The potentially harmful green sludge that suddenly emerged, covering large swaths of a Reston lake is finally subsiding.
Thanks to cooling weather, rain and less sunshine the algae bloom which has covered Lake Thoreau for weeks is now on the decline and the lake is mostly clear, according to Mike Leone, Reston Association’s spokesman.
In mid-August, algae started to cover parts of Lake Thoreau causing the RA to tell nearby residents to avoid contact with the lake as the algae is “potentially harmful.”
RA staff pointed to the hot summer sun as a contributing factor and the RA’s recent attempt to clear the lake of an invasive plant species as potential reasons for the recent algae bloom. Now that the weather has cooled and some recent rainfall has poured freshwater in the lake, the algae bloom is subsiding Leone said.
“Essentially, the situation on Lake Thoreau is not necessarily as bad as it was like three or four weeks ago when we were in the height of the summer,” Leone said.
Management of the algae is something that RA staff is tracking closely with experts frequently examining the lake. Now that the lake is mostly clear, a treatment option to remove the algae may not be necessary anymore, Leone said.
“If the lake is very clear, it is likely that treatment is not necessary,” said William Peterson, the watershed manager for RA in a statement. “However, you also do not want to treat during a large algae bloom because killing the algae could decrease the dissolved oxygen in the lake, potentially leading to a fish kill.”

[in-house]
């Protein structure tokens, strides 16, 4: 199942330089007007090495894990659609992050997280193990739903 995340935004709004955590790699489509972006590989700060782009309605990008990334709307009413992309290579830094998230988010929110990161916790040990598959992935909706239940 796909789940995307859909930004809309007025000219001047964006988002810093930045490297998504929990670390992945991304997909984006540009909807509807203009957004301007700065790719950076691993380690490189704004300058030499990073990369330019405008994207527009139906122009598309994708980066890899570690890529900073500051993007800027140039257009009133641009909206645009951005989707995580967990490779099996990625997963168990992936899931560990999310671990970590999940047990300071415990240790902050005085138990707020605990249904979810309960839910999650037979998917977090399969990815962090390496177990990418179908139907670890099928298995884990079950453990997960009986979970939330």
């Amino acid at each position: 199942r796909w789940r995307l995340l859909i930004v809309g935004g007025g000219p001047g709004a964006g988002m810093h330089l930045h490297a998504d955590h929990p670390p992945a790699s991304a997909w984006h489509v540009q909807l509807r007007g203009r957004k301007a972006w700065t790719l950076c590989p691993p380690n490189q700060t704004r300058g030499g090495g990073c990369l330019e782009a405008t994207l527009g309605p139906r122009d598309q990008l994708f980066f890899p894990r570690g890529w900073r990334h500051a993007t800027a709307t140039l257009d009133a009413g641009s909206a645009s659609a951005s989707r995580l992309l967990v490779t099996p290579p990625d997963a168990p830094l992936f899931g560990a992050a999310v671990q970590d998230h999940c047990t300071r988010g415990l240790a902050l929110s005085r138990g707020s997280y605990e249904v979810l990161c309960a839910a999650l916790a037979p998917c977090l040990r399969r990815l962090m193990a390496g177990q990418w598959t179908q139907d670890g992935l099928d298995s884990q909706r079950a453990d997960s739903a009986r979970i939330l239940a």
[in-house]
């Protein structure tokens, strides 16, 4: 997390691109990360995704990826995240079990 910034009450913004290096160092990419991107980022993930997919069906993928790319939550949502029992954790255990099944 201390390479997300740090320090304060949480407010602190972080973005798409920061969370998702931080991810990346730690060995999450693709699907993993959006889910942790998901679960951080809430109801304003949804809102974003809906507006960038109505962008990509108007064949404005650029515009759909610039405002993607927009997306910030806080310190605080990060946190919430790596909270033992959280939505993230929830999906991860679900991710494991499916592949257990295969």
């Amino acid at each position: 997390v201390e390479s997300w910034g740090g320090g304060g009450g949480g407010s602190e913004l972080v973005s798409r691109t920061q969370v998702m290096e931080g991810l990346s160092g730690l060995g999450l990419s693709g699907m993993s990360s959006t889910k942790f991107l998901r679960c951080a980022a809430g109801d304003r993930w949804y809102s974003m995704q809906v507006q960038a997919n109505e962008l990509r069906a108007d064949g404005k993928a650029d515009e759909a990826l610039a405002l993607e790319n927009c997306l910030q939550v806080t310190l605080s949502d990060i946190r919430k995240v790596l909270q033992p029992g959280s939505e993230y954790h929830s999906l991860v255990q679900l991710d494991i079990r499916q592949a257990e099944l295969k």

The direct cause of the bloom has not been determined, but the association’s attempt to clear the lakes of hydrilla, an invasive plant species, could be a factor. Removing hydrilla from the lake left more nutrients available for algae, potentially causing the latest algae bloom.
Before RA tried treating the lake with herbicide to kill the hydrilla, RA stocked the lake with grass carp, a freshwater fish that eats the plant. But the fish were not enough to clear the lake of hydrilla, leading to other treatment options.
Lab results from the lake confirm the algae specie that covered the lake was Dolichospermum planctonicum, also known Anabaena, which could cause skin irritation or make someone nauseous if exposed to it.
Algae grows when it is exposed to sunlight and nutrients, which often flows into lakes as runoff. While algae is a normal part of the aquatic ecosystem, some types of algae can make people sick if they are exposed to it causing the most recent concern over the algae bloom at Lake Thoreau, which has had previous algae blooms, particularly during summer months.